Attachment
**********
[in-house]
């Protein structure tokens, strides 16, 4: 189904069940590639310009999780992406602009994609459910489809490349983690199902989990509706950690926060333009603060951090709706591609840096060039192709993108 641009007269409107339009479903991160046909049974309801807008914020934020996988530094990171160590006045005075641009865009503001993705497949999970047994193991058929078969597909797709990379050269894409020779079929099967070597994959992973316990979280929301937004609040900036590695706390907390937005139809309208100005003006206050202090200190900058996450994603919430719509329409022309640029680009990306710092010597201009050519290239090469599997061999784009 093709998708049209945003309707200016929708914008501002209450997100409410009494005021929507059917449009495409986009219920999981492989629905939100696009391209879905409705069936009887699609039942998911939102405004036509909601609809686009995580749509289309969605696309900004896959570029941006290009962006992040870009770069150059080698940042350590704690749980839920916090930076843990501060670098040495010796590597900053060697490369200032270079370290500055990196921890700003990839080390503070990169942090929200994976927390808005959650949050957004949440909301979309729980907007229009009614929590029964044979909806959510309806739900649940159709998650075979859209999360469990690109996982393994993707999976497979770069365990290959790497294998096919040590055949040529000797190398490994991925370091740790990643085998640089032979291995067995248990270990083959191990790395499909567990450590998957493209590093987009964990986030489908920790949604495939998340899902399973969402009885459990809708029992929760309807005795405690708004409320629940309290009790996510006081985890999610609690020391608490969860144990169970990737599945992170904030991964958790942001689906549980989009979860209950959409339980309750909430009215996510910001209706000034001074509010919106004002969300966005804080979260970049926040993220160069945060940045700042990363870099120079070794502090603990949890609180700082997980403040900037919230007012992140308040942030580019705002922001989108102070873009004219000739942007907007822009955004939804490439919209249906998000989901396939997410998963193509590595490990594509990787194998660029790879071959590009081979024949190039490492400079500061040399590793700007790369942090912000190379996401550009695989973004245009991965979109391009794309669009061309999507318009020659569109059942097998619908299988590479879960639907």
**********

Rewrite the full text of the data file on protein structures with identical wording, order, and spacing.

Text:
[in-house]
């Protein structure tokens, strides 16, 4: 189904069940590639310009999780992406602009994609459910489809490349983690199902989990509706950690926060333009603060951090709706591609840096060039192709993108 641009007269409107339009479903991160046909049974309801807008914020934020996988530094990171160590006045005075641009865009503001993705497949999970047994193991058929078969597909797709990379050269894409020779079929099967070597994959992973316990979280929301937004609040900036590695706390907390937005139809309208100005003006206050202090200190900058996450994603919430719509329409022309640029680009990306710092010597201009050519290239090469599997061999784009 093709998708049209945003309707200016929708914008501002209450997100409410009494005021929507059917449009495409986009219920999981492989629905939100696009391209879905409705069936009887699609039942998911939102405004036509909601609809686009995580749509289309969605696309900004896959570029941006290009962006992040870009770069150059080698940042350590704690749980839920916090930076843990501060670098040495010796590597900053060697490369200032270079370290500055990196921890700003990839080390503070990169942090929200994976927390808005959650949050957004949440909301979309729980907007229009009614929590029964044979909806959510309806739900649940159709998650075979859209999360469990690109996982393994993707999976497979770069365990290959790497294998096919040590055949040529000797190398490994991925370091740790990643085998640089032979291995067995248990270990083959191990790395499909567990450590998957493209590093987009964990986030489908920790949604495939998340899902399973969402009885459990809708029992929760309807005795405690708004409320629940309290009790996510006081985890999610609690020391608490969860144990169970990737599945992170904030991964958790942001689906549980989009979860209950959409339980309750909430009215996510910001209706000034001074509010919106004002969300966005804080979260970049926040993220160069945060940045700042990363870099120079070794502090603990949890609180700082997980403040900037919230007012992140308040942030580019705002922001989108102070873009004219000739942007907007822009955004939804490439919209249906998000989901396939997410998963193509590595490990594509990787194998660029790879071959590009081979024949190039490492400079500061040399590793700007790369942090912000190379996401550009695989973004245009991965979109391009794309669009061309999507318009020659569109059942097998619908299988590479879960639907």